OH.MY.GOODNESS. Long couple of days! But here I am in Muscat, Oman – finally have a modem for my computer so (sometimes) I connect to the internet, so wahoo! victory!
So I got into Dubai at 1am from Beirut the other day – was thrilled to see my friend Fahad in Beirut for dinner, and he took care of me cause I had a fever! Fortunately I’m feeling better now. The two of us went out to our favorite restaurant, Taa Marbuuta, and then wandered around looking for, as Pinky would say to Brain, “a tattoo parlor at this time of night”…
I really didn’t know what to expect upon arrival (left Dubai at 8:30am, got to Muscat at 9:30am). Oman is one of the most conservative countries in the Middle East – so not the same active nightlife/partying/rooftop bar/bikini-beach culture as is so popular in Beirut among Lebanese and expats alike. However, Saudi Arabia is really the only extreme example of gender and social conservatism (women aren’t legally allowed to drive) in the Middle East. In Oman (much like in Kuwait, Qatar, the Emirates, and Bahrain, the other four Gulf [oil] monarchies) women make up approximately 2/3 of university students, many ministers and government officials are women, and the Omani Ambassador to the US, Hunaina Sultan Ahmed, is a woman (http://www.washdiplomat.com/index.php?option=com_content&view=category&id=136:oman&layout=blog&Itemid=168&layout=blog).
The post-graduate fellowship I’m doing in Oman is focused on women’s empowerment in the private sector, in particular through women’s use of social media for self-representation and promotion of small business. Because internet freedom in Oman is rather tightly regulated (Skype is banned for instance…GChat get at me!), I’m not sure how practical undertaking my entire proposal idea – at least as initially conceived during the 2011 post-Arab spring internet-liberty-grace-period – will be. One of my host affiliations, a prominent female Omani blogger who goes by Dhofari Gucci (http://dhofarigucci.blogspot.com check it out!), recently described it to me this way:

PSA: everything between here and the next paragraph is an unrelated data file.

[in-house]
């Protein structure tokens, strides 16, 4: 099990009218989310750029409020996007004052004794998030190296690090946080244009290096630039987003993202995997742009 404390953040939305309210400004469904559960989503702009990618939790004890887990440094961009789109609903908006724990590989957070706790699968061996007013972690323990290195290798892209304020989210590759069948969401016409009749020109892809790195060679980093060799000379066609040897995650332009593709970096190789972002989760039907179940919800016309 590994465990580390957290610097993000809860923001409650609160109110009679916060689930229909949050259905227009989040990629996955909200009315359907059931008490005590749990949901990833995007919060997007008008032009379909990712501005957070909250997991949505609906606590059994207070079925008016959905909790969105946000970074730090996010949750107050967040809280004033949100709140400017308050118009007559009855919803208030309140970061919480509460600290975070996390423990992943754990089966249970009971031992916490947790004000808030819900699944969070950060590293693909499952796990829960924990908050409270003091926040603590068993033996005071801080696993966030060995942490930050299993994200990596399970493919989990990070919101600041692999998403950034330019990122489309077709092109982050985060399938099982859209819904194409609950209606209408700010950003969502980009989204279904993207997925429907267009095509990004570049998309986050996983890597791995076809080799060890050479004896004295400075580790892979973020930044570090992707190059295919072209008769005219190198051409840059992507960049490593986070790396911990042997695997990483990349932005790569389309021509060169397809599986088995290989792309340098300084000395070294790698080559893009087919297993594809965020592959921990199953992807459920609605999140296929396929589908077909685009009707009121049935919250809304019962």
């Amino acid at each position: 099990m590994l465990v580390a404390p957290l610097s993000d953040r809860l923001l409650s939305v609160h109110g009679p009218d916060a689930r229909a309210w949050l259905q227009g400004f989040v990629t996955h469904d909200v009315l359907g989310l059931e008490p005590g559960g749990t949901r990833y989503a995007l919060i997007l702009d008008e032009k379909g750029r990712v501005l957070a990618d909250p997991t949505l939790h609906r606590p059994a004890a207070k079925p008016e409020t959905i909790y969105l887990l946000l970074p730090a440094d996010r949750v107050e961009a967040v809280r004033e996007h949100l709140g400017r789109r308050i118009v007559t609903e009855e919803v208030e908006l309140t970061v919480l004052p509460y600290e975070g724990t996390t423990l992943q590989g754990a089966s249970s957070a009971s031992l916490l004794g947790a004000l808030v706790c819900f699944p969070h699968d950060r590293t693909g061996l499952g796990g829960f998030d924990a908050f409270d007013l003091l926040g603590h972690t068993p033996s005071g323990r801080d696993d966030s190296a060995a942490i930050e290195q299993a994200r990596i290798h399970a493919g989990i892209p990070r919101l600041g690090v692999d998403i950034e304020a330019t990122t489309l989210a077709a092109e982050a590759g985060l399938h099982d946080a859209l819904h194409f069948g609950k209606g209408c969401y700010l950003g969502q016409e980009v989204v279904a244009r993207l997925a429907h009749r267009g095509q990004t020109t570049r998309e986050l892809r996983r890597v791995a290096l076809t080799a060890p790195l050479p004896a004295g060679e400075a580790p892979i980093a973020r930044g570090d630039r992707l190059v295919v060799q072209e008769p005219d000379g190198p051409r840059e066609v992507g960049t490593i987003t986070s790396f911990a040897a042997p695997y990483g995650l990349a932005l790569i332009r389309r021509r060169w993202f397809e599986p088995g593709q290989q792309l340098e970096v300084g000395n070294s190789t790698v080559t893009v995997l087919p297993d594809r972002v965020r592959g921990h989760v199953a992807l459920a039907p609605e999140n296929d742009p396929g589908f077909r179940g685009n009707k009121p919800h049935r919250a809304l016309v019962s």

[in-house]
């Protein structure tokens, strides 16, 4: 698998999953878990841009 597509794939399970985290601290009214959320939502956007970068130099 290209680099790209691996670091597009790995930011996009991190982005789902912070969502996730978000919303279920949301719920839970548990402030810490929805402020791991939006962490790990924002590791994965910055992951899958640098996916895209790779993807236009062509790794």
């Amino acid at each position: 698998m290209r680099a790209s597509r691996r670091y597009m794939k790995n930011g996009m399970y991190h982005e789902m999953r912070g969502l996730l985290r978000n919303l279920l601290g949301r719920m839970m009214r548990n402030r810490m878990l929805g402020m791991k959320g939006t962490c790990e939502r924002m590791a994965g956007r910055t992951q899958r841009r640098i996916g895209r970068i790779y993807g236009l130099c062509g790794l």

“As for the censorship thing, it felt like 2011 was a free-for-all (a wonderful one, that is) in terms of speaking out. After the crackdown, people are joking that it’s as if the Arab Spring never happened.”
“The crackdown” meaning when a lot of bloggers were jailed, blogs shut down by the government etc. Even I have trouble connecting to the internet sometimes because you have to verify wifi connections through a pin code sent to your (Omani) phone number, so if I try to connect to wifi through my (American) iPhone (even though I also have an Omani one as of yesterday), my connection will be blocked.
In other news, I was actually pretty concerned about what to wear on the plane. It’s 100 degrees here (usually doesn’t get above 110 here in Muscat now that the summer’s over, although it’s hotter elsewhere in the country, especially the mountains southwest near Nizwa), but I wanted to dress conservatively. However, I’ve been informed that foreign men can get arrested for wearing the dishdasha and kuma (traditional dress that Omani men over the age of 16 are required to wear in public as part of Sultan Qaboos’ “Omanisation” program) because it is considered inappropriate/mocking. So even though almost all Omani women wear the abaya (full black silk cloth over the whole body and hair, sometimes also part of the face), I figured that wearing a hijab (headscarf) would not be a wise idea, since I am both not Muslim and very obviously not Arab (hello freckles).
I decided upon a floor length dress of Mary’s that I stole before coming (Sorry Mary! My closet is all yours!). However, the dress is sleeveless. I figured this was a good middle-ground – under-promise and over-perform, my father once said – so that I don’t wear my MOST conservative long-sleeve floor length dress on day one and then end up having to wear it every day…then again I’m pretty glad I didn’t wear shorts. The sleeveless long dress was a good call.
Long pants/skirts and short or long sleeve shirts should be good going forward. I’m not too worried, especially because every single building I’ve been in is so extremely air-conditioned that wearing shorts would be pretty foolish anyway. And, as you might expect, 90+ percent of the time people are indoors, because of the “oppressive” (I like it) heat
OK more soon,